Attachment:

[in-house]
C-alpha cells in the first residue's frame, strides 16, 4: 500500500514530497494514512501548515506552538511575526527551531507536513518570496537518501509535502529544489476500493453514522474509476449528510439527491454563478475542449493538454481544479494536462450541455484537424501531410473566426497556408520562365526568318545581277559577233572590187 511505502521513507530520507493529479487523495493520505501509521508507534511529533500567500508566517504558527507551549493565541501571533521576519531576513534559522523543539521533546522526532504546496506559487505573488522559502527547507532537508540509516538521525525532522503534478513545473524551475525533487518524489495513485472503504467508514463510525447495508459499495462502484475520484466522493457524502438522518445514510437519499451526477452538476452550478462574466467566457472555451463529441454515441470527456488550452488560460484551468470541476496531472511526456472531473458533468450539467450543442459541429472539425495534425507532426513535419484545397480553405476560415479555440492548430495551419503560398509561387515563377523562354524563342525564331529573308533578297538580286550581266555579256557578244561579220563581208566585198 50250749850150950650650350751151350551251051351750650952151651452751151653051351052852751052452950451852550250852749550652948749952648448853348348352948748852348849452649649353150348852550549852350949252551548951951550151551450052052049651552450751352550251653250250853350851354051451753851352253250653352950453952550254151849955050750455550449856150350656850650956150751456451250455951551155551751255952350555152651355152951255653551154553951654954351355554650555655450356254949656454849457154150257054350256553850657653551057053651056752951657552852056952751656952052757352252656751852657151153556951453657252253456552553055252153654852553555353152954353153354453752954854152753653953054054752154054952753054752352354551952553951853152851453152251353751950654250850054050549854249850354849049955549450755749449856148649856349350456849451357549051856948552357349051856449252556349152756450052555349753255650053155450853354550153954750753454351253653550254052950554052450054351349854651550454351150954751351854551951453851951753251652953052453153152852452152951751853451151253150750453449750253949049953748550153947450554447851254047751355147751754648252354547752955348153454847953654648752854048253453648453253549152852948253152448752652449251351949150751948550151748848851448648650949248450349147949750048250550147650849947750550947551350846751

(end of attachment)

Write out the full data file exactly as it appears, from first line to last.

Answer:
[in-house]
C-alpha cells in the first residue's frame, strides 16, 4: 500500500514530497494514512501548515506552538511575526527551531507536513518570496537518501509535502529544489476500493453514522474509476449528510439527491454563478475542449493538454481544479494536462450541455484537424501531410473566426497556408520562365526568318545581277559577233572590187 511505502521513507530520507493529479487523495493520505501509521508507534511529533500567500508566517504558527507551549493565541501571533521576519531576513534559522523543539521533546522526532504546496506559487505573488522559502527547507532537508540509516538521525525532522503534478513545473524551475525533487518524489495513485472503504467508514463510525447495508459499495462502484475520484466522493457524502438522518445514510437519499451526477452538476452550478462574466467566457472555451463529441454515441470527456488550452488560460484551468470541476496531472511526456472531473458533468450539467450543442459541429472539425495534425507532426513535419484545397480553405476560415479555440492548430495551419503560398509561387515563377523562354524563342525564331529573308533578297538580286550581266555579256557578244561579220563581208566585198 50250749850150950650650350751151350551251051351750650952151651452751151653051351052852751052452950451852550250852749550652948749952648448853348348352948748852348849452649649353150348852550549852350949252551548951951550151551450052052049651552450751352550251653250250853350851354051451753851352253250653352950453952550254151849955050750455550449856150350656850650956150751456451250455951551155551751255952350555152651355152951255653551154553951654954351355554650555655450356254949656454849457154150257054350256553850657653551057053651056752951657552852056952751656952052757352252656751852657151153556951453657252253456552553055252153654852553555353152954353153354453752954854152753653953054054752154054952753054752352354551952553951853152851453152251353751950654250850054050549854249850354849049955549450755749449856148649856349350456849451357549051856948552357349051856449252556349152756450052555349753255650053155450853354550153954750753454351253653550254052950554052450054351349854651550454351150954751351854551951453851951753251652953052453153152852452152951751853451151253150750453449750253949049953748550153947450554447851254047751355147751754648252354547752955348153454847953654648752854048253453648453253549152852948253152448752652449251351949150751948550151748848851448648650949248450349147949750048250550147650849947750550947551350846751